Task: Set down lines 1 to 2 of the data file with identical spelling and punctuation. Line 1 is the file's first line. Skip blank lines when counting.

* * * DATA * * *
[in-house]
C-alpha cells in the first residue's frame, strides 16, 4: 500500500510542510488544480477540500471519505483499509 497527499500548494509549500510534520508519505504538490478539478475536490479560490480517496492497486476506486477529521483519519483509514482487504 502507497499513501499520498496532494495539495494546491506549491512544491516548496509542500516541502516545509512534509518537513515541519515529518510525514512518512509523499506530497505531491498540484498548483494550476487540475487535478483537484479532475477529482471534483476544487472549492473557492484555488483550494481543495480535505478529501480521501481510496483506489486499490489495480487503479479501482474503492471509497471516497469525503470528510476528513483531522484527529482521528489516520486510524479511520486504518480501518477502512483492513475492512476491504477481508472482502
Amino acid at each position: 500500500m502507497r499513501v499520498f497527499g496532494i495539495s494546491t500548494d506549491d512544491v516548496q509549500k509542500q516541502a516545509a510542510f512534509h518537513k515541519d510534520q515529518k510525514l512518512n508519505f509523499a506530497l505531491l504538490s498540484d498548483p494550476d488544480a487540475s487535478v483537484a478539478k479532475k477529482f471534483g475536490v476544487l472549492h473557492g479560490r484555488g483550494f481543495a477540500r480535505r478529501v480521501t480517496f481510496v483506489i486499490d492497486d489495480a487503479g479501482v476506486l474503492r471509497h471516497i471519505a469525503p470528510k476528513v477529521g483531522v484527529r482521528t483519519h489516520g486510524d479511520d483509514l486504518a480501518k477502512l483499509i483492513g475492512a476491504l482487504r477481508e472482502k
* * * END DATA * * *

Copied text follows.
[in-house]
C-alpha cells in the first residue's frame, strides 16, 4: 500500500510542510488544480477540500471519505483499509 497527499500548494509549500510534520508519505504538490478539478475536490479560490480517496492497486476506486477529521483519519483509514482487504 502507497499513501499520498496532494495539495494546491506549491512544491516548496509542500516541502516545509512534509518537513515541519515529518510525514512518512509523499506530497505531491498540484498548483494550476487540475487535478483537484479532475477529482471534483476544487472549492473557492484555488483550494481543495480535505478529501480521501481510496483506489486499490489495480487503479479501482474503492471509497471516497469525503470528510476528513483531522484527529482521528489516520486510524479511520486504518480501518477502512483492513475492512476491504477481508472482502